During Advent, some friends and I gathered weekly to make seasonal crafts via Zoom. Every part of it was fun, but an especially endearing part was how many people accepted the invitation saying “I stink at crafts, but I’m willing to try.” I love that spirit, and I love that friends were confident that we could do crafts together poorly and still have fun.
To be inclusive, our crafts had to: 1) require few pre-existing skills, 2) require few tools or materials since I bagged them up and delivered them to my friends, 3) be adaptive since our group included children through older adults and people with various abilities. And while most of my friends were from my church, not everyone was, so I chose mostly crafts that were wintertime-themed, not holiday themed.
Our final craft was a wooden snowman. Everyone in our group got a head start because I cut the wood and gave it the base layer of paint before I delivered the supplies to them.
- 3 pieces of scrap wood of the same width and depth, cut to different lengths. Pieces could be as short as 2″ and up to 8″.
- black, gray, or dark blue craft paint
- white craft paint
- sand paper (optional)
- orange craft paint or an orange Sharpie
- assorted buttons, at least 3
- fabric at least 8 inches long to create a scarf
- twigs to create arms
- materials to make a hat (black stock paper, children’s sock + a ribbon, felt + jingle bell or pom-pom) or ear muffs (chenille stems + pom-poms)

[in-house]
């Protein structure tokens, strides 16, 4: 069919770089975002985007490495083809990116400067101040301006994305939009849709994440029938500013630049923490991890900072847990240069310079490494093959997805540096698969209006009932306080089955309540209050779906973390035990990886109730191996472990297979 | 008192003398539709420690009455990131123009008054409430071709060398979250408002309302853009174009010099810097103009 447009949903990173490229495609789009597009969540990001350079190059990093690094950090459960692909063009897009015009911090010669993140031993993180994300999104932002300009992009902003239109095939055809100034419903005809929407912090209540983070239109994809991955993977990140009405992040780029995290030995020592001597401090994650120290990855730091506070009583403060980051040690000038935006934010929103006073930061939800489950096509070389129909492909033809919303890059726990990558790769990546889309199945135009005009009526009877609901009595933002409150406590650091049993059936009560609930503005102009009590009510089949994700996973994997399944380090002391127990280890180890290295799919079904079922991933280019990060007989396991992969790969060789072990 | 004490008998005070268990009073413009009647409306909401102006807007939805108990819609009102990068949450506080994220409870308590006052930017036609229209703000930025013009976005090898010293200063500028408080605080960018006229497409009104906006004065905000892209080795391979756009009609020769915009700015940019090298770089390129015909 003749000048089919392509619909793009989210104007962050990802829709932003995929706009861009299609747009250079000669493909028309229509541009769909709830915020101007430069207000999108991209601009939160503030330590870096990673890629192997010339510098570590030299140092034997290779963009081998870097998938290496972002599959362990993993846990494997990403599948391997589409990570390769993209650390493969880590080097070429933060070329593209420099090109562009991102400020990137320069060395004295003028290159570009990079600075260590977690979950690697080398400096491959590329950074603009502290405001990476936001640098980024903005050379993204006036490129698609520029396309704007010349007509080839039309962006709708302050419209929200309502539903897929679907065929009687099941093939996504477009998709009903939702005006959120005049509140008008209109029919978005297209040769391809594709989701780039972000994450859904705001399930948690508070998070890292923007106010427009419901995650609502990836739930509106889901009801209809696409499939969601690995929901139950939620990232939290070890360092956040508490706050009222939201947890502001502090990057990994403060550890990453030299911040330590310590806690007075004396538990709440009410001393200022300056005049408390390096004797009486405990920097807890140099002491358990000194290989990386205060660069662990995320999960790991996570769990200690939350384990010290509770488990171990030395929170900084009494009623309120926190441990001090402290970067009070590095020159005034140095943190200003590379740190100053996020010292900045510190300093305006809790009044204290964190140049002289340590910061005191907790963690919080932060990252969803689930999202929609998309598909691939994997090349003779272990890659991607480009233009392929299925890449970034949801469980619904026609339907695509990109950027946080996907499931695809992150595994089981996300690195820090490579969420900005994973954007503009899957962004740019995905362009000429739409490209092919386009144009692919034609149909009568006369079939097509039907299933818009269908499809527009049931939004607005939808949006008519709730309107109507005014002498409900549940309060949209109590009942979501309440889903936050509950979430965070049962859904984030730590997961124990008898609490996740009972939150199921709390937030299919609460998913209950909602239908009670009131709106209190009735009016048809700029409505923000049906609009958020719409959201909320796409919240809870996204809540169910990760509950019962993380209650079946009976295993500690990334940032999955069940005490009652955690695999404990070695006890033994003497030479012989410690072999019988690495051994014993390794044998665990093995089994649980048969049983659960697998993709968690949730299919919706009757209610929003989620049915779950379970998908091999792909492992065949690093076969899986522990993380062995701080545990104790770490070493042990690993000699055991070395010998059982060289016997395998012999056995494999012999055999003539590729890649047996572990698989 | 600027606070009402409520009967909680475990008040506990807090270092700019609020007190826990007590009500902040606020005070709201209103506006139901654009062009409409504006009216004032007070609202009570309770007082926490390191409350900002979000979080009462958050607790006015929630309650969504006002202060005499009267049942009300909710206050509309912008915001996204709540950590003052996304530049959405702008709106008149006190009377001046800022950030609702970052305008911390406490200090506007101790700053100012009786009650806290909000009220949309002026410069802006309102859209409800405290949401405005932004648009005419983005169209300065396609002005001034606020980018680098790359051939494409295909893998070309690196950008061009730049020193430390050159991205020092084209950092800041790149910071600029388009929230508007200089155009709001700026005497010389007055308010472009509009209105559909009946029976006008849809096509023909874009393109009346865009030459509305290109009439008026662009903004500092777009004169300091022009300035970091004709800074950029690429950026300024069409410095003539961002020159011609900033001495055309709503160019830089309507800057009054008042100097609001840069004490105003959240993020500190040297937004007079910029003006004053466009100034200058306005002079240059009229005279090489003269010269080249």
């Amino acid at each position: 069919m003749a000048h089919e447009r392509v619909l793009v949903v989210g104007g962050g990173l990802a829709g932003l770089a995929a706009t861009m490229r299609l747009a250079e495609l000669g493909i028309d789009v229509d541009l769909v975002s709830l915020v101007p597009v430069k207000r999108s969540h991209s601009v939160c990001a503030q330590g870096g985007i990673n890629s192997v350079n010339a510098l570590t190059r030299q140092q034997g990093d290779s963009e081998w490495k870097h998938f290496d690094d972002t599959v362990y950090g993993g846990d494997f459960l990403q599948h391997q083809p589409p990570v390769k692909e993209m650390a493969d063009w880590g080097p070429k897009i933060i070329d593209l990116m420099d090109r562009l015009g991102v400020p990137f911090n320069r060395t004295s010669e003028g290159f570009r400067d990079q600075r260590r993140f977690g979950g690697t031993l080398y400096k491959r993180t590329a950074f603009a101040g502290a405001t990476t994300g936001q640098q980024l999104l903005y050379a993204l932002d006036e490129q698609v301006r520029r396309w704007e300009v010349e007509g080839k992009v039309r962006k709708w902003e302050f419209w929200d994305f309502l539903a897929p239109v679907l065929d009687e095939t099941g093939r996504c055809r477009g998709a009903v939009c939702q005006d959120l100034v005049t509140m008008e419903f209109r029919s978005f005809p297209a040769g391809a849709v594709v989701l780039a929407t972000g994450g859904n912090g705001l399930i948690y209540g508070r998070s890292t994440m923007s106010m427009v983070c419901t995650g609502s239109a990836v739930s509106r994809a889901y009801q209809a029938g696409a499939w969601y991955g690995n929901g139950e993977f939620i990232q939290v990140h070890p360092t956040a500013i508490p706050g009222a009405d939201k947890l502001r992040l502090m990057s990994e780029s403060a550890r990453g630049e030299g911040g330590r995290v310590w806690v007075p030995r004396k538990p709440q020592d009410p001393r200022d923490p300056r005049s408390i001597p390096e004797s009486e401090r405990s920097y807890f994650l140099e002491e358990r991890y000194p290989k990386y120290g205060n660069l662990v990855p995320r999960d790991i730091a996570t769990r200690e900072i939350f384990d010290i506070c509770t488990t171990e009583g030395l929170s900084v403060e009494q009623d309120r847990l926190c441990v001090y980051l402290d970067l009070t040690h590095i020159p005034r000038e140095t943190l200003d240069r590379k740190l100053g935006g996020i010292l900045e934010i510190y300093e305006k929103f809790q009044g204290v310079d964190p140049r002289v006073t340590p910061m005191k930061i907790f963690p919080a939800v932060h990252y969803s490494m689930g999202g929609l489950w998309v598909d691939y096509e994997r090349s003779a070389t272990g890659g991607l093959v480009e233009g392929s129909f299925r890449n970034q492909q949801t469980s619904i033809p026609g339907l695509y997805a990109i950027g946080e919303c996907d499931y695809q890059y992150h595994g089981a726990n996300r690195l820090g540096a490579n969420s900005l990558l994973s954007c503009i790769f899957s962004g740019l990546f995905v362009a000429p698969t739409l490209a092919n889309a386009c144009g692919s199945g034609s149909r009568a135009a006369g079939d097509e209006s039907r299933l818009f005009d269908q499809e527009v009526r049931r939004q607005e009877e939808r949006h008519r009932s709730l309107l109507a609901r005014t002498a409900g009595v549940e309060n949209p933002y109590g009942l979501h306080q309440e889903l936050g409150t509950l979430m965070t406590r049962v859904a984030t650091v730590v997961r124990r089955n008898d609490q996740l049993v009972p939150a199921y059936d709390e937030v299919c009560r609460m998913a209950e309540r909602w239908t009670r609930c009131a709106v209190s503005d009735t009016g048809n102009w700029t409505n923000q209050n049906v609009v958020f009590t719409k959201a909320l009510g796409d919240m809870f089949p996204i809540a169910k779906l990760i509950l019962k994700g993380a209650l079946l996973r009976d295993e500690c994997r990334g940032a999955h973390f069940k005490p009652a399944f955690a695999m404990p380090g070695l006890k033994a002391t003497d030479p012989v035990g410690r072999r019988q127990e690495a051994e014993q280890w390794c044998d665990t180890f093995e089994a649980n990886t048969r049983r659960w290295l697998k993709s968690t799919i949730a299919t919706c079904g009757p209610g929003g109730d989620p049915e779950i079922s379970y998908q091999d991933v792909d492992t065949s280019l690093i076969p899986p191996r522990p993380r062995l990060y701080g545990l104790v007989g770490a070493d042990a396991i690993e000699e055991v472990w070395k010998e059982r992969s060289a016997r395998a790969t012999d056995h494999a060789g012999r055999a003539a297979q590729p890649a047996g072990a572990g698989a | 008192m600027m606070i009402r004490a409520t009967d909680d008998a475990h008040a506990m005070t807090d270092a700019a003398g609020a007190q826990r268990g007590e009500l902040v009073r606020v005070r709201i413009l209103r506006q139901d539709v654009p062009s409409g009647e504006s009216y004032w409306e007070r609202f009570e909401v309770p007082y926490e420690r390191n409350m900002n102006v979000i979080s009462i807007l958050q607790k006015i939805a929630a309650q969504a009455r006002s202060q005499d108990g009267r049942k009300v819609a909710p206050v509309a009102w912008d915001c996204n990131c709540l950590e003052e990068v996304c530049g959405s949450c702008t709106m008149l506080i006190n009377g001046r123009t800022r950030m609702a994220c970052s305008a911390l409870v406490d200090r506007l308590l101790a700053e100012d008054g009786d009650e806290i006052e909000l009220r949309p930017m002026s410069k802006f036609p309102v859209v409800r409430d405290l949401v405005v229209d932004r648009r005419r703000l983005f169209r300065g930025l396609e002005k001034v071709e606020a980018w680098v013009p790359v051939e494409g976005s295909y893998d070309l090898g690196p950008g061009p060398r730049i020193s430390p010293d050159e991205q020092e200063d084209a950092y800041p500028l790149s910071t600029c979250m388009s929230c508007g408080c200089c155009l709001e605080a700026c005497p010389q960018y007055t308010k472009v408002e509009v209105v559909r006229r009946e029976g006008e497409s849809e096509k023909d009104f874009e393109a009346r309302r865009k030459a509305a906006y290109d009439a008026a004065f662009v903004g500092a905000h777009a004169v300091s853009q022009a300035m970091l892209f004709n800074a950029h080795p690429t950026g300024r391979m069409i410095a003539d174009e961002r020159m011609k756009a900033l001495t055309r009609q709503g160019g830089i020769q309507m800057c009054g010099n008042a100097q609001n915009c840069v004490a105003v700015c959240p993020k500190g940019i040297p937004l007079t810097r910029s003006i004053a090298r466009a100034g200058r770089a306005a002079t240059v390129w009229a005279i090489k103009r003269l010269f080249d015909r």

- hot glue gun and hot glue stick
- newspaper to create an area to work
- Paint wooden blocks black, gray, or dark blue.
- Paint again with white paint, allowing some of the darker color to peek through. Add as many layers of white paint as you prefer. When final coat is dry, use sandpaper to scruff it up a bit. The goal is to add depth to the wood by creating areas of darker and lighter wood.
- Select which block will be the head, torso, and bottom, placing them on top of each other to create a thin, tall snowman. Experiment by arranging them in new orders and turning them a bit to different angles, so they are not perfectly stacked on top of each other.
- Hot glue blocks on top of each other.
- Use markers or paint to add eyes, a carrot nose, and a mouth.
- Hot glue buttons in a vertical line on the torso.
- Use hot glue to add sticks to either side of the torso for arms.
- Create a fabric scarf by cutting a long piece of fabric or felt and then nipping the ends to create fringe. Circle around the neck and glue in place with a dot of glue on the rear of the neck. Tie the scarf in front, securing with a dab of glue.
- Create a hat and glue in place.
- Stocking cap: cut the toe off a child’s sock, then create fringe. Tie the fringe off with a ribbon and stuff the sock with scrap fabric or cotton balls.
- Kerchief: Cut fabric into a equilateral triangle and secure with glue on top of the head and under the chin
- Jingle cap: make a cap like for our pine cone elf
- Top hat: cut a circle slightly larger than the top of the head from black cardstock and another slightly larger. Cut a strip that is the circumference of the circle and as wide as you want the hat’s height. Create a ring from the long strip and hot glue it between the two circles to form a hat.
- Ear muffs: double a chenille stem that is slightly more than the length of the width of the head. Hot glue a pom-pom to either end of the stem. Bend into an arc. Glue to head, one pom-pom over each ear.